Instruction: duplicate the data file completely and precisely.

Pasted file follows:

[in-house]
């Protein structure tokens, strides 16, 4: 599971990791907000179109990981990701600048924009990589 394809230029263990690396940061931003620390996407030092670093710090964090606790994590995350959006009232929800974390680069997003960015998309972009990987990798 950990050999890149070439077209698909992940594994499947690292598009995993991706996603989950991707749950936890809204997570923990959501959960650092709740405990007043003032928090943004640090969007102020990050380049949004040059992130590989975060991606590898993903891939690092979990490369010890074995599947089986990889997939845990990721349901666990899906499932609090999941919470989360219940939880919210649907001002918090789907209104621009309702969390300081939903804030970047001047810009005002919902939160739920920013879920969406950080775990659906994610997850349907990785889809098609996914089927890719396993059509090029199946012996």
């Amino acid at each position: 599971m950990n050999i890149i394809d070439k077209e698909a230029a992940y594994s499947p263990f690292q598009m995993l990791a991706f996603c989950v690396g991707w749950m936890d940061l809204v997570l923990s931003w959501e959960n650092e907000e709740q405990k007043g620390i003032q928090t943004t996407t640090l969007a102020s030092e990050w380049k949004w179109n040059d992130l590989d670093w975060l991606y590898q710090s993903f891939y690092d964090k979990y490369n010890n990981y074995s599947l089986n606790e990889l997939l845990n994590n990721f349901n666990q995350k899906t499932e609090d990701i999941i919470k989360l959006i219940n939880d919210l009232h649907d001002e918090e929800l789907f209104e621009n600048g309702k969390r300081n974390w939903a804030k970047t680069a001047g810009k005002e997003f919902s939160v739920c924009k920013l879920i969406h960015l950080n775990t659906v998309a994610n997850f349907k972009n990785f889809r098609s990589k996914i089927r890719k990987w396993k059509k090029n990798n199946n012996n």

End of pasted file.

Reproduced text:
[in-house]
């Protein structure tokens, strides 16, 4: 599971990791907000179109990981990701600048924009990589 394809230029263990690396940061931003620390996407030092670093710090964090606790994590995350959006009232929800974390680069997003960015998309972009990987990798 950990050999890149070439077209698909992940594994499947690292598009995993991706996603989950991707749950936890809204997570923990959501959960650092709740405990007043003032928090943004640090969007102020990050380049949004040059992130590989975060991606590898993903891939690092979990490369010890074995599947089986990889997939845990990721349901666990899906499932609090999941919470989360219940939880919210649907001002918090789907209104621009309702969390300081939903804030970047001047810009005002919902939160739920920013879920969406950080775990659906994610997850349907990785889809098609996914089927890719396993059509090029199946012996």
């Amino acid at each position: 599971m950990n050999i890149i394809d070439k077209e698909a230029a992940y594994s499947p263990f690292q598009m995993l990791a991706f996603c989950v690396g991707w749950m936890d940061l809204v997570l923990s931003w959501e959960n650092e907000e709740q405990k007043g620390i003032q928090t943004t996407t640090l969007a102020s030092e990050w380049k949004w179109n040059d992130l590989d670093w975060l991606y590898q710090s993903f891939y690092d964090k979990y490369n010890n990981y074995s599947l089986n606790e990889l997939l845990n994590n990721f349901n666990q995350k899906t499932e609090d990701i999941i919470k989360l959006i219940n939880d919210l009232h649907d001002e918090e929800l789907f209104e621009n600048g309702k969390r300081n974390w939903a804030k970047t680069a001047g810009k005002e997003f919902s939160v739920c924009k920013l879920i969406h960015l950080n775990t659906v998309a994610n997850f349907k972009n990785f889809r098609s990589k996914i089927r890719k990987w396993k059509k090029n990798n199946n012996n």